Safe Work Australia: Businesses need to improve OHS consultation and justice

Up to one-quarter of employers do not frequently empower their workers through active consultation around safety and do not always treat their workers justly – especially when investigating accidents, according to Safe Work Australia research.

Furthermore, small businesses in particular are less likely to empower their workers when it comes to health and safety and justice in their workplace, said Safe Work Australia’s Dr Sophie Lindquist.

The report on employers’ beliefs about how well they manage work health and safety in their workplace revealed that managers, particularly in small businesses, need support to help them improve work health and safety compliance.

“The report examines how employers perceive their own approach to safety in an organisation,” said Lindquist.

“In particular, we look at issues of empowerment and justice – how Australian employers believe they empower their workers to influence health and safety, and whether employers believe they deal with health and safety incidents fairly and justly.”

The research, which took in the views of more than 1050 employers, found that 59 per cent collected accurate information from incident investigations, although small businesses were much less likely to indicate that they collected this information (54 per cent) compared to employers in medium and large businesses (95 per cent and 94 per cent respectively).

Safe Work Australia CEO Michelle Baxter said that small businesses account for more than 95 per cent of all Australian businesses and are responsible for the health and safety of approximately 4.8 million workers.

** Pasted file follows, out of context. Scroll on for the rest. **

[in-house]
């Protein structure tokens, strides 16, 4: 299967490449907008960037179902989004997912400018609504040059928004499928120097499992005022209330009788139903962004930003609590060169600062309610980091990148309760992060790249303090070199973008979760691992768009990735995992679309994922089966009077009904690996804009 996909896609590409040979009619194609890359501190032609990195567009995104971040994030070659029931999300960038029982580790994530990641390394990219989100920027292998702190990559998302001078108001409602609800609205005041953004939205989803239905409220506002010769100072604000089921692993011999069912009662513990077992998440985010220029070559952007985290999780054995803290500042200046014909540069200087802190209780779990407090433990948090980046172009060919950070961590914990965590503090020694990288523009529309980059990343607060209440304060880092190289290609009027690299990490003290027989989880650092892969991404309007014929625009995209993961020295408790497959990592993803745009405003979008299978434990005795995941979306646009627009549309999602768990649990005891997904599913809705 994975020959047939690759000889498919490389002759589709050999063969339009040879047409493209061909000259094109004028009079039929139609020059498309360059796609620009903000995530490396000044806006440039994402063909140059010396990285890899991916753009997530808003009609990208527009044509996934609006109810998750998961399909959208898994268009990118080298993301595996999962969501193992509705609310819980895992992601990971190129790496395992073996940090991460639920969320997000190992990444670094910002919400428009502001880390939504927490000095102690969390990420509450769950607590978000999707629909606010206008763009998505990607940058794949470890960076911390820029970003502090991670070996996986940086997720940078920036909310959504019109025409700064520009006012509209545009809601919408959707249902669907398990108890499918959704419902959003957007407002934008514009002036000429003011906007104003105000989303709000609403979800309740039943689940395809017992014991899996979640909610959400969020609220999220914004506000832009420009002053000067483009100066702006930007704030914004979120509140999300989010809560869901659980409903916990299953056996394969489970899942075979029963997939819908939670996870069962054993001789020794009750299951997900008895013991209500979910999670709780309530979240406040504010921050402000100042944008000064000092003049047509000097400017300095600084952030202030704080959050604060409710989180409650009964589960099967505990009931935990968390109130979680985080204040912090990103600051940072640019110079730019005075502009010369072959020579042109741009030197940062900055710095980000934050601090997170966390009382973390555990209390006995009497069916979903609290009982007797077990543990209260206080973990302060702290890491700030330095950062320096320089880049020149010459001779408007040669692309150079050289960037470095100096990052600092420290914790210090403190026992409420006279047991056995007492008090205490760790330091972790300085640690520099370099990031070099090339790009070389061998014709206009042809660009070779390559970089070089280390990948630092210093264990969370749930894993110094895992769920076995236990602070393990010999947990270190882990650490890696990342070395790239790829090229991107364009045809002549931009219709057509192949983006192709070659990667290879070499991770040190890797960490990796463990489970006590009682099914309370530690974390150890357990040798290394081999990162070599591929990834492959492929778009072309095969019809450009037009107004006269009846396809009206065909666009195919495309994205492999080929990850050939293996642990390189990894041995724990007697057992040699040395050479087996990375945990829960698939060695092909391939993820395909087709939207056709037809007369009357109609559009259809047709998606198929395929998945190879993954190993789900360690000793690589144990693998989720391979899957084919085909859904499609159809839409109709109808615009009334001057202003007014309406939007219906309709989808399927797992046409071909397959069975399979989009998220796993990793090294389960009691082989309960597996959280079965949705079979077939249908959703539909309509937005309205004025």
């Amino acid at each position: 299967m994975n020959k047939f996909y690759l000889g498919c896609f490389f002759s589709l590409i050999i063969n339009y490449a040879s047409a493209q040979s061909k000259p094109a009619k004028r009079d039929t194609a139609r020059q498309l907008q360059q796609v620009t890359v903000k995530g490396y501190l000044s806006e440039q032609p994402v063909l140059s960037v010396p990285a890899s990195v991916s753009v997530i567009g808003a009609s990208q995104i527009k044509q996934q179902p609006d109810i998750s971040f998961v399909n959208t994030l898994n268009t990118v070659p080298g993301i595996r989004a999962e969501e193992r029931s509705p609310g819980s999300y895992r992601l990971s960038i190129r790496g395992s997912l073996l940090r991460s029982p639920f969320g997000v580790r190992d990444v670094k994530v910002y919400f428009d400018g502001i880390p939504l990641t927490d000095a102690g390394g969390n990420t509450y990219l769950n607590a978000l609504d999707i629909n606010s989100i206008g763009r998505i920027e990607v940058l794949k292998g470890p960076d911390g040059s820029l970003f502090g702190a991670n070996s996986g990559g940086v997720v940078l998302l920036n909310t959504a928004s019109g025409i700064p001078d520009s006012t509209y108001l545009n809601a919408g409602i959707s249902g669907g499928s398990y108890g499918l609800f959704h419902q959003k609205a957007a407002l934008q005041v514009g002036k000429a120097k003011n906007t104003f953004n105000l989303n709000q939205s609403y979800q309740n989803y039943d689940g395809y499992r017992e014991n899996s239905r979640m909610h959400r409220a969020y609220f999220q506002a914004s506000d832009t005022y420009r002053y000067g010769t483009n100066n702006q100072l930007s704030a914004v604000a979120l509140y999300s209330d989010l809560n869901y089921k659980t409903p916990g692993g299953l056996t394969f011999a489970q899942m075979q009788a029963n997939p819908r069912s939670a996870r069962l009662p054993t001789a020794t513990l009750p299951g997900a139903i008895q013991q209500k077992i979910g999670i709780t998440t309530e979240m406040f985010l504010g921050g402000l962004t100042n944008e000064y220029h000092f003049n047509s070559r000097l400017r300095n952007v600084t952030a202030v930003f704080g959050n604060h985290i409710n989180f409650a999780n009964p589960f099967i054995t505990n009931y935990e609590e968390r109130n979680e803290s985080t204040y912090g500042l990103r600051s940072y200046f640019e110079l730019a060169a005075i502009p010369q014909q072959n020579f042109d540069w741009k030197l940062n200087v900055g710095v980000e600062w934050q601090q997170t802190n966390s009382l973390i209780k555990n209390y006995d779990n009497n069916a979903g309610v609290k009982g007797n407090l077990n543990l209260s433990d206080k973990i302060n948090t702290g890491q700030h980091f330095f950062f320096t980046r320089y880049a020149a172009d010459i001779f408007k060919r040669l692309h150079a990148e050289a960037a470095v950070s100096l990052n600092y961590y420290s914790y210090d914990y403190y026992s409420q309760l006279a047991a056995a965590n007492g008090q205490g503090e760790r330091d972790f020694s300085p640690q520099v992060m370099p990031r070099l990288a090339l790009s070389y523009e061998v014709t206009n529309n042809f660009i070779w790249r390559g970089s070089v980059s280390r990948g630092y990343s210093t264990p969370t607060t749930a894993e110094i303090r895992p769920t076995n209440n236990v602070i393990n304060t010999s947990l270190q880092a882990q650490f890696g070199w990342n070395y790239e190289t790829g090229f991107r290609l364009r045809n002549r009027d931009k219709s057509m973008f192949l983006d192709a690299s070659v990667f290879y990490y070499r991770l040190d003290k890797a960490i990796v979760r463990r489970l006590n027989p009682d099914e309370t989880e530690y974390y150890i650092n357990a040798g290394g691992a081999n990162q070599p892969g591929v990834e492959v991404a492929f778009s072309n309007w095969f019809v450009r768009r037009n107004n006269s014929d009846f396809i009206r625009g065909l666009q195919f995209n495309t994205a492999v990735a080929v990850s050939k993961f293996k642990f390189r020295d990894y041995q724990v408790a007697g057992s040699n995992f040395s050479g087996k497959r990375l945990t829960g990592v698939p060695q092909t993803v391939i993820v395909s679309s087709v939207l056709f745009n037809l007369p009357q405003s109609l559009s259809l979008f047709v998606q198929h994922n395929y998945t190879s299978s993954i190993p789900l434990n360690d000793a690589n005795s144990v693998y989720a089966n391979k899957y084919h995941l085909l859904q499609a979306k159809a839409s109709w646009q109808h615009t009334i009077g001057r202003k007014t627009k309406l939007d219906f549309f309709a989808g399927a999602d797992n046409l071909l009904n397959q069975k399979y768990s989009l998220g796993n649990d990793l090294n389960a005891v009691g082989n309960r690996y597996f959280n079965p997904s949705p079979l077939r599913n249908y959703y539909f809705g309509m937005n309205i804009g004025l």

“State and territory work health and safety regulators all have a range of resources to assist small business owners, including free advisory services, information sessions, rebates, fact sheets and tools,” said Baxter.

“Any small business looking for help with their health and safety obligations can contact their local regulator to discuss practical approaches to improving their safety practices.”

The research also found that 10 per cent of employers in the manufacturing and transport, postal and warehousing industries indicated that fear of negative consequences discouraged workers in their business from reporting near miss incidents either most of the time or always.

Furthermore, employers in the accommodation and food services industry were much less likely to indicate that their business collects accurate information in accident investigations (32 per cent), while just over half of employers in the healthcare and social assistance industry (57 per cent) indicated that their business knows when to report incidents to the regulator.

Employers also displayed more frequent management safety justice in their businesses if they employed apprentices and young workers.

Employers in the manufacturing industry had the highest perceptions of work health and safety management capabilities occurring in their businesses.

In terms of safety outcomes, over the five year period from 2008–09 to 2012–13, the incidence rate of serious claims in the manufacturing industry fell by 16 per cent, from 21.2 serious claims per 1000 employees to 17.9.

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